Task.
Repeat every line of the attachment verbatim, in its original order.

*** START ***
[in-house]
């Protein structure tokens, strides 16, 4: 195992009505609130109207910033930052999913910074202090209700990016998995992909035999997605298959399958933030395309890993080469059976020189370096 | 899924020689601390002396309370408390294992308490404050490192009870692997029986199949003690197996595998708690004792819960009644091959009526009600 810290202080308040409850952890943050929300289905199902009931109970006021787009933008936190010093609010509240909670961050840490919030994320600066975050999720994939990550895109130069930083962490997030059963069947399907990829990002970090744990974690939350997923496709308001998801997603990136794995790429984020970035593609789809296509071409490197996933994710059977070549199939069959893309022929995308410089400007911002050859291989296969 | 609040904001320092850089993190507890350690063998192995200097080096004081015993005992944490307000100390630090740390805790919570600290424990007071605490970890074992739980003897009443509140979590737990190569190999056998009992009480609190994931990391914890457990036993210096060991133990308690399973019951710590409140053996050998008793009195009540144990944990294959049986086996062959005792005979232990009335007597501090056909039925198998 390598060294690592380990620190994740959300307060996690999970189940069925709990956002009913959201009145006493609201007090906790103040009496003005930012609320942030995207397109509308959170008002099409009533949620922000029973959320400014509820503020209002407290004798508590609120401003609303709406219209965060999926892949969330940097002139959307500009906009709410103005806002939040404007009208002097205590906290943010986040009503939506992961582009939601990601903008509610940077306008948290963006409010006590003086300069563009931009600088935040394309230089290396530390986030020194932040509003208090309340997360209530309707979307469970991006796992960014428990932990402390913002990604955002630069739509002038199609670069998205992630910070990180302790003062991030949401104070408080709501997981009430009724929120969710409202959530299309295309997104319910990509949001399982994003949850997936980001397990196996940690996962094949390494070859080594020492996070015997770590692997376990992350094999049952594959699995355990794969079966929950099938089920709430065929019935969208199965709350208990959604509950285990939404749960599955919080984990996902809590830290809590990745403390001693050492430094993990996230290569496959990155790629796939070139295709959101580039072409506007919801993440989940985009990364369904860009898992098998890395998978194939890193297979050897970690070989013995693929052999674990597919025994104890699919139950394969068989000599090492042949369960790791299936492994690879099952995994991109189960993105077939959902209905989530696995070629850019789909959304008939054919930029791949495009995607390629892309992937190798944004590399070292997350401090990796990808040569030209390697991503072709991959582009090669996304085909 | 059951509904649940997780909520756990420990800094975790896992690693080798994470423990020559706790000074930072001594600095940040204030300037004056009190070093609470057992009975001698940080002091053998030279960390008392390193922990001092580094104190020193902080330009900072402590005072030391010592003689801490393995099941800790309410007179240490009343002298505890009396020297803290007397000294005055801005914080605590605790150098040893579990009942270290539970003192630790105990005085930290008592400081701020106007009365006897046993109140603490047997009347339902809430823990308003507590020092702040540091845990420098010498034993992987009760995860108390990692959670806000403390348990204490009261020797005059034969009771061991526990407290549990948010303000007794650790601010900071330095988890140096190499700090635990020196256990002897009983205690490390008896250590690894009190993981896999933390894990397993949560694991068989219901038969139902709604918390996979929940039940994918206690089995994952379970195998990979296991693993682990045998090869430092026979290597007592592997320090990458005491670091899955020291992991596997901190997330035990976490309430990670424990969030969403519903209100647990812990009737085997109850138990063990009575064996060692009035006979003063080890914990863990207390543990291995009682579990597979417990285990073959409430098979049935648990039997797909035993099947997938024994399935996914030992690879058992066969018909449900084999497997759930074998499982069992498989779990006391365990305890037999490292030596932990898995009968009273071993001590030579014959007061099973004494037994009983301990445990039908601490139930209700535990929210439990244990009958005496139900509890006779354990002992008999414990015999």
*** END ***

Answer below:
[in-house]
């Protein structure tokens, strides 16, 4: 195992009505609130109207910033930052999913910074202090209700990016998995992909035999997605298959399958933030395309890993080469059976020189370096 | 899924020689601390002396309370408390294992308490404050490192009870692997029986199949003690197996595998708690004792819960009644091959009526009600 810290202080308040409850952890943050929300289905199902009931109970006021787009933008936190010093609010509240909670961050840490919030994320600066975050999720994939990550895109130069930083962490997030059963069947399907990829990002970090744990974690939350997923496709308001998801997603990136794995790429984020970035593609789809296509071409490197996933994710059977070549199939069959893309022929995308410089400007911002050859291989296969 | 609040904001320092850089993190507890350690063998192995200097080096004081015993005992944490307000100390630090740390805790919570600290424990007071605490970890074992739980003897009443509140979590737990190569190999056998009992009480609190994931990391914890457990036993210096060991133990308690399973019951710590409140053996050998008793009195009540144990944990294959049986086996062959005792005979232990009335007597501090056909039925198998 390598060294690592380990620190994740959300307060996690999970189940069925709990956002009913959201009145006493609201007090906790103040009496003005930012609320942030995207397109509308959170008002099409009533949620922000029973959320400014509820503020209002407290004798508590609120401003609303709406219209965060999926892949969330940097002139959307500009906009709410103005806002939040404007009208002097205590906290943010986040009503939506992961582009939601990601903008509610940077306008948290963006409010006590003086300069563009931009600088935040394309230089290396530390986030020194932040509003208090309340997360209530309707979307469970991006796992960014428990932990402390913002990604955002630069739509002038199609670069998205992630910070990180302790003062991030949401104070408080709501997981009430009724929120969710409202959530299309295309997104319910990509949001399982994003949850997936980001397990196996940690996962094949390494070859080594020492996070015997770590692997376990992350094999049952594959699995355990794969079966929950099938089920709430065929019935969208199965709350208990959604509950285990939404749960599955919080984990996902809590830290809590990745403390001693050492430094993990996230290569496959990155790629796939070139295709959101580039072409506007919801993440989940985009990364369904860009898992098998890395998978194939890193297979050897970690070989013995693929052999674990597919025994104890699919139950394969068989000599090492042949369960790791299936492994690879099952995994991109189960993105077939959902209905989530696995070629850019789909959304008939054919930029791949495009995607390629892309992937190798944004590399070292997350401090990796990808040569030209390697991503072709991959582009090669996304085909 | 059951509904649940997780909520756990420990800094975790896992690693080798994470423990020559706790000074930072001594600095940040204030300037004056009190070093609470057992009975001698940080002091053998030279960390008392390193922990001092580094104190020193902080330009900072402590005072030391010592003689801490393995099941800790309410007179240490009343002298505890009396020297803290007397000294005055801005914080605590605790150098040893579990009942270290539970003192630790105990005085930290008592400081701020106007009365006897046993109140603490047997009347339902809430823990308003507590020092702040540091845990420098010498034993992987009760995860108390990692959670806000403390348990204490009261020797005059034969009771061991526990407290549990948010303000007794650790601010900071330095988890140096190499700090635990020196256990002897009983205690490390008896250590690894009190993981896999933390894990397993949560694991068989219901038969139902709604918390996979929940039940994918206690089995994952379970195998990979296991693993682990045998090869430092026979290597007592592997320090990458005491670091899955020291992991596997901190997330035990976490309430990670424990969030969403519903209100647990812990009737085997109850138990063990009575064996060692009035006979003063080890914990863990207390543990291995009682579990597979417990285990073959409430098979049935648990039997797909035993099947997938024994399935996914030992690879058992066969018909449900084999497997759930074998499982069992498989779990006391365990305890037999490292030596932990898995009968009273071993001590030579014959007061099973004494037994009983301990445990039908601490139930209700535990929210439990244990009958005496139900509890006779354990002992008999414990015999």